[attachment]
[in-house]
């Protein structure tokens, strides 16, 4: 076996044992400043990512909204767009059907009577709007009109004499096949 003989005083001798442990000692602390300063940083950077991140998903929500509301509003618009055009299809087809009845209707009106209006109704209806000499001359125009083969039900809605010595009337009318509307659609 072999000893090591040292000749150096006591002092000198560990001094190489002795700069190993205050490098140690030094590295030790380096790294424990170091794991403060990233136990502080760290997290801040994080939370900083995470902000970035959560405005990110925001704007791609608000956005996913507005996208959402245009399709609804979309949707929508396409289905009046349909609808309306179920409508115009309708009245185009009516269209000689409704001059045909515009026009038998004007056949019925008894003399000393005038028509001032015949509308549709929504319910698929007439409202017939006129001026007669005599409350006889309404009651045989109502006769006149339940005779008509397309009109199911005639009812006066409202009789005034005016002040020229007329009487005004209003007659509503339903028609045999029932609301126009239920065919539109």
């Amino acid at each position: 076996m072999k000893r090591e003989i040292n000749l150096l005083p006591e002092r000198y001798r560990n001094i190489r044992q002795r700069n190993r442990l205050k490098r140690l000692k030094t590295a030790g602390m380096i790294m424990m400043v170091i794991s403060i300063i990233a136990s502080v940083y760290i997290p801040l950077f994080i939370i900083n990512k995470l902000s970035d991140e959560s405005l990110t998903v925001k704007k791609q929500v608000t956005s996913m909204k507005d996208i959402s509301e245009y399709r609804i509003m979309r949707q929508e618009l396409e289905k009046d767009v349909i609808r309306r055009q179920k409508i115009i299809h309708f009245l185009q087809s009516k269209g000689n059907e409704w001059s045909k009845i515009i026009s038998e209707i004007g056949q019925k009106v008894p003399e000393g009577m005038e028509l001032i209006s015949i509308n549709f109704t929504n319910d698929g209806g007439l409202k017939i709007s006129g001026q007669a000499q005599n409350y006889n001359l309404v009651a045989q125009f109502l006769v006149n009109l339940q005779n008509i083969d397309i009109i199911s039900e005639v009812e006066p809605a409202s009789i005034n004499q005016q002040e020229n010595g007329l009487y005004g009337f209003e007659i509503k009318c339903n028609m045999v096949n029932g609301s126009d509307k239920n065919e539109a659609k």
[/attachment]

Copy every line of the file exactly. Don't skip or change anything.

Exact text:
[in-house]
């Protein structure tokens, strides 16, 4: 076996044992400043990512909204767009059907009577709007009109004499096949 003989005083001798442990000692602390300063940083950077991140998903929500509301509003618009055009299809087809009845209707009106209006109704209806000499001359125009083969039900809605010595009337009318509307659609 072999000893090591040292000749150096006591002092000198560990001094190489002795700069190993205050490098140690030094590295030790380096790294424990170091794991403060990233136990502080760290997290801040994080939370900083995470902000970035959560405005990110925001704007791609608000956005996913507005996208959402245009399709609804979309949707929508396409289905009046349909609808309306179920409508115009309708009245185009009516269209000689409704001059045909515009026009038998004007056949019925008894003399000393005038028509001032015949509308549709929504319910698929007439409202017939006129001026007669005599409350006889309404009651045989109502006769006149339940005779008509397309009109199911005639009812006066409202009789005034005016002040020229007329009487005004209003007659509503339903028609045999029932609301126009239920065919539109």
């Amino acid at each position: 076996m072999k000893r090591e003989i040292n000749l150096l005083p006591e002092r000198y001798r560990n001094i190489r044992q002795r700069n190993r442990l205050k490098r140690l000692k030094t590295a030790g602390m380096i790294m424990m400043v170091i794991s403060i300063i990233a136990s502080v940083y760290i997290p801040l950077f994080i939370i900083n990512k995470l902000s970035d991140e959560s405005l990110t998903v925001k704007k791609q929500v608000t956005s996913m909204k507005d996208i959402s509301e245009y399709r609804i509003m979309r949707q929508e618009l396409e289905k009046d767009v349909i609808r309306r055009q179920k409508i115009i299809h309708f009245l185009q087809s009516k269209g000689n059907e409704w001059s045909k009845i515009i026009s038998e209707i004007g056949q019925k009106v008894p003399e000393g009577m005038e028509l001032i209006s015949i509308n549709f109704t929504n319910d698929g209806g007439l409202k017939i709007s006129g001026q007669a000499q005599n409350y006889n001359l309404v009651a045989q125009f109502l006769v006149n009109l339940q005779n008509i083969d397309i009109i199911s039900e005639v009812e006066p809605a409202s009789i005034n004499q005016q002040e020229n010595g007329l009487y005004g009337f209003e007659i509503k009318c339903n028609m045999v096949n029932g609301s126009d509307k239920n065919e539109a659609k």